Located midway between India and China, Thailand is nestled in a fertile monsoon belt. The monsoon season in Thailand gives rise to its incredible lush forests, while the tropical warmth makes its beaches delightful for anyone tired of cold, grey skies. Here's a closer look at Thailand's climate, so you can judge for yourself when the best time to visit this Southeast Asian paradise would be.
The northern part of Thailand is mountainous, with its highest point reaching 2,565 metres, or 8,415 feet. This is easily as high as some of the famous skiing mountains in the western United States. Thanks to the higher elevation, the climate is more agreeable for most Brits than central and southern Thailand. During the cool season, which lasts from October to February, daytime temperatures average around 21 degrees Celsius, with nights that are much cooler. December and January are the coolest months. March through May is the hot season, with average temperatures around 30 degrees Celsius. The rain starts to pour down in early June, with the highest rainfall in September.
Central Thailand is the country's heartland. Very fertile, and lined with irrigation networks to make it even more fertile, central Thailand is one of the biggest producers of rice in the world. Bangkok is located within central Thailand. Flat, and dominated by the Chao Phraya river valley, central Thailand is significantly warmer than the mountainous north. During the second half of March, the temperature rises dramatically, sometimes reaching 40 degrees Celsius by mid-April. Monsoons begin to arrive between May and July, and the rains last into October. During this period of time, the temperature cools down somewhat, but the humidity rises even higher. From November through December, it can get cool enough at night to even frost. By January, the temperature starts to climb once again.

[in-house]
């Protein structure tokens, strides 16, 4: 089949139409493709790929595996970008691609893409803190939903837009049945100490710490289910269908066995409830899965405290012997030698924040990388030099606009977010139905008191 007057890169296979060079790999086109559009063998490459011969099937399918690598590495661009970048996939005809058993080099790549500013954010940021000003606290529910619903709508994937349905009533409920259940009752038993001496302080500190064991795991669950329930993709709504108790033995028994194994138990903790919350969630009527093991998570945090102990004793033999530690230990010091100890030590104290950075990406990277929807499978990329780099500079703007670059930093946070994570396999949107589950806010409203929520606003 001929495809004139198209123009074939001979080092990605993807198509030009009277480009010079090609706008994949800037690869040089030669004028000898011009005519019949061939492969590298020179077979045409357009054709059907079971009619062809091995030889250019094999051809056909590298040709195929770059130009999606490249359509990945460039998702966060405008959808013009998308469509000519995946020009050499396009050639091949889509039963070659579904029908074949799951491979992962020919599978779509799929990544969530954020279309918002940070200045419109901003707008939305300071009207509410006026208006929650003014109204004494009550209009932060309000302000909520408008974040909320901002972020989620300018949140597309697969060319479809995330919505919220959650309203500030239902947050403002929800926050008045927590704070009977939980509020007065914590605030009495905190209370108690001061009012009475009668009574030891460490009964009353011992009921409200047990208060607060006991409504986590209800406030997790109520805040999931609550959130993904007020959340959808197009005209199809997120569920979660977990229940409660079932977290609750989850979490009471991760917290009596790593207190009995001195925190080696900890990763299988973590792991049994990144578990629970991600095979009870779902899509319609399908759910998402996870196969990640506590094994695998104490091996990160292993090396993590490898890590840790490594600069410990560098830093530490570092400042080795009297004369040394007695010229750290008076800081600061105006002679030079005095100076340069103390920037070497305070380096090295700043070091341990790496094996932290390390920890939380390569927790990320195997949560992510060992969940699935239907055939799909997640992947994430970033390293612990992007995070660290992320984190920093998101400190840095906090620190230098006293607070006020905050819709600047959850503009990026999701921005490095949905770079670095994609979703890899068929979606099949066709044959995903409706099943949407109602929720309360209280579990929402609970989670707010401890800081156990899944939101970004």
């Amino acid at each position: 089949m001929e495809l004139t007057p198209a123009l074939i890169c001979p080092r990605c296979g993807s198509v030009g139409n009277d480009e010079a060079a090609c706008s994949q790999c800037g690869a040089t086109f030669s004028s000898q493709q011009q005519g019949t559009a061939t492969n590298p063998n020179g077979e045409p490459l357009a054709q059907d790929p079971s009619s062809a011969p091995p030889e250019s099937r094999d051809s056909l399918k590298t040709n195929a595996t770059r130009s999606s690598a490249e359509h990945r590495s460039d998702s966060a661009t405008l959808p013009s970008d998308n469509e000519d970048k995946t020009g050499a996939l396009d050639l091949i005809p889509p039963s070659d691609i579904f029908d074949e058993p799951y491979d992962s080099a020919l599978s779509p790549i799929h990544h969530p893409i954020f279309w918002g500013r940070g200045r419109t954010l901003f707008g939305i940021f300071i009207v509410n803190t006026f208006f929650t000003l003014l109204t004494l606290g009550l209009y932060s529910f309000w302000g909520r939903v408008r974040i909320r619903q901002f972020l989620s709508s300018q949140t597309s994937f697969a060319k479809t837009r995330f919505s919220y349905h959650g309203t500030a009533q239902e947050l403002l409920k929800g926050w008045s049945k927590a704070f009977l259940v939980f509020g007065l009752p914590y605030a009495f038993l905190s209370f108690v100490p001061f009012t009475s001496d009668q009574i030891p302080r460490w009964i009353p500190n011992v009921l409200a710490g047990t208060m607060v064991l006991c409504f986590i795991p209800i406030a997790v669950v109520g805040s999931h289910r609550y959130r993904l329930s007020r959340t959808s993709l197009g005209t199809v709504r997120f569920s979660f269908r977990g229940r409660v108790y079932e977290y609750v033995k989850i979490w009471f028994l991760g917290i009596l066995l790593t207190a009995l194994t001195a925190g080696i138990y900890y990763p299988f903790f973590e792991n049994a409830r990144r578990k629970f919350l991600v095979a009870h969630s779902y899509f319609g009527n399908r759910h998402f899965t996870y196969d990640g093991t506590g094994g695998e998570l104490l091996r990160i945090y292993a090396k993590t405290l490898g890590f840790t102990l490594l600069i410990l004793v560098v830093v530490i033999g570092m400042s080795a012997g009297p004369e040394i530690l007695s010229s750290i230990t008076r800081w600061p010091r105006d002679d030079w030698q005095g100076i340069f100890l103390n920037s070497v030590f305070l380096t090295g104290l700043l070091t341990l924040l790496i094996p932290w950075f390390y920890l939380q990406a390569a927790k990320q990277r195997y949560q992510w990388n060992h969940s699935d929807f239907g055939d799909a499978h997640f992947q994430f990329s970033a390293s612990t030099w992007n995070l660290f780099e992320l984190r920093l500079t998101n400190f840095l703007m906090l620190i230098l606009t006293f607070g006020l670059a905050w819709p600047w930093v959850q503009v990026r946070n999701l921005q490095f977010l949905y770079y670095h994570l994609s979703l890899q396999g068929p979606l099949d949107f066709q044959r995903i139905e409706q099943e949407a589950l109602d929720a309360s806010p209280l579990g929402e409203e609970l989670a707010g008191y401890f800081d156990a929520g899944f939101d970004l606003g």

In the far south and the eastern tip of Thailand, the dry season is shorter because of the areas' proximity to the sea. May and January are the driest months, with only 1 or 2 days of rain out of 31. In the afternoons in January, temperatures in the south typically reach 33 degrees Celsius, while average temperatures in May are just slightly cooler.
In Bangkok itself, morning temperatures average about 24 degrees Celsius, reaching an average of 33 degrees Celsius in the afternoon. December and January are the coolest months, April and May are the hottest, while May through October are the wettest.
In general, no matter where you go in Thailand, no matter what time of year, expect the climate to be hot and humid. At any time of year, you'll want to have some sort of loose-fitting hat to protect your head from the sun, and you'll want to bring loose-fitting clothing that breathes. At night, even though you might get hot, you'll need to remember that the mosquitoes carrying malaria might be looking for dinner. Sleep in clothes with sleeves and pant-legs, or else invest in a mosquito net.
Living in cold climates, most travellers to Thailand are naturally worried about visiting Thailand when there is rain. It's true that in the monsoon season there is lots of rain, however like most tropical countries it is rare for the weather to remain wet all day long - in fact, with the high temperature often a short, heavy shower is very welcome.
It's also common in tropical countries to find various microclimates - little pockets of land that escape the brunt of the wet weather leaving you with dry days.
Finally there are two very good reasons to visit Thailand during the monsoon - first of all since there are far fewer tourists so your trip will feel more of an adventure, and secondly because many places are far more beautiful during the wet season. If you're a fan of national parks, jungles and waterfalls there is no better time to visit, as the greenery will be at its most luscious and the falls at their most impressive.